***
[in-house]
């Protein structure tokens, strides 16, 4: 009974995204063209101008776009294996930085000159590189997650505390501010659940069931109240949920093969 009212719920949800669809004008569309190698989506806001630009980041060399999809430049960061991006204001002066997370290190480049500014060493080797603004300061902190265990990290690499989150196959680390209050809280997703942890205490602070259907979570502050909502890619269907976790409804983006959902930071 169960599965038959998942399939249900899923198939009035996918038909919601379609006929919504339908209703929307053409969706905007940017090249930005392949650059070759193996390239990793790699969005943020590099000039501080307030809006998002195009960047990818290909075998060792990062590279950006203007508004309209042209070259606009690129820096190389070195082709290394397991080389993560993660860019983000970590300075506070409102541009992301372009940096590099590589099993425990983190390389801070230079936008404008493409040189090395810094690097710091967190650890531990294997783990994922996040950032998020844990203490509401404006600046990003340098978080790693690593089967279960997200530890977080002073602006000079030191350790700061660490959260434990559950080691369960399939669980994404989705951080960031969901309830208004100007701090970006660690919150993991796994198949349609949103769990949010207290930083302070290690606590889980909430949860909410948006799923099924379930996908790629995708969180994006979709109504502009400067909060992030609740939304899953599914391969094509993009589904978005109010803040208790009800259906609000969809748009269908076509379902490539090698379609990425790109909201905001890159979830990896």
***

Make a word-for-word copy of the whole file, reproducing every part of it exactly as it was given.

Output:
[in-house]
């Protein structure tokens, strides 16, 4: 009974995204063209101008776009294996930085000159590189997650505390501010659940069931109240949920093969 009212719920949800669809004008569309190698989506806001630009980041060399999809430049960061991006204001002066997370290190480049500014060493080797603004300061902190265990990290690499989150196959680390209050809280997703942890205490602070259907979570502050909502890619269907976790409804983006959902930071 169960599965038959998942399939249900899923198939009035996918038909919601379609006929919504339908209703929307053409969706905007940017090249930005392949650059070759193996390239990793790699969005943020590099000039501080307030809006998002195009960047990818290909075998060792990062590279950006203007508004309209042209070259606009690129820096190389070195082709290394397991080389993560993660860019983000970590300075506070409102541009992301372009940096590099590589099993425990983190390389801070230079936008404008493409040189090395810094690097710091967190650890531990294997783990994922996040950032998020844990203490509401404006600046990003340098978080790693690593089967279960997200530890977080002073602006000079030191350790700061660490959260434990559950080691369960399939669980994404989705951080960031969901309830208004100007701090970006660690919150993991796994198949349609949103769990949010207290930083302070290690606590889980909430949860909410948006799923099924379930996908790629995708969180994006979709109504502009400067909060992030609740939304899953599914391969094509993009589904978005109010803040208790009800259906609000969809748009269908076509379902490539090698379609990425790109909201905001890159979830990896």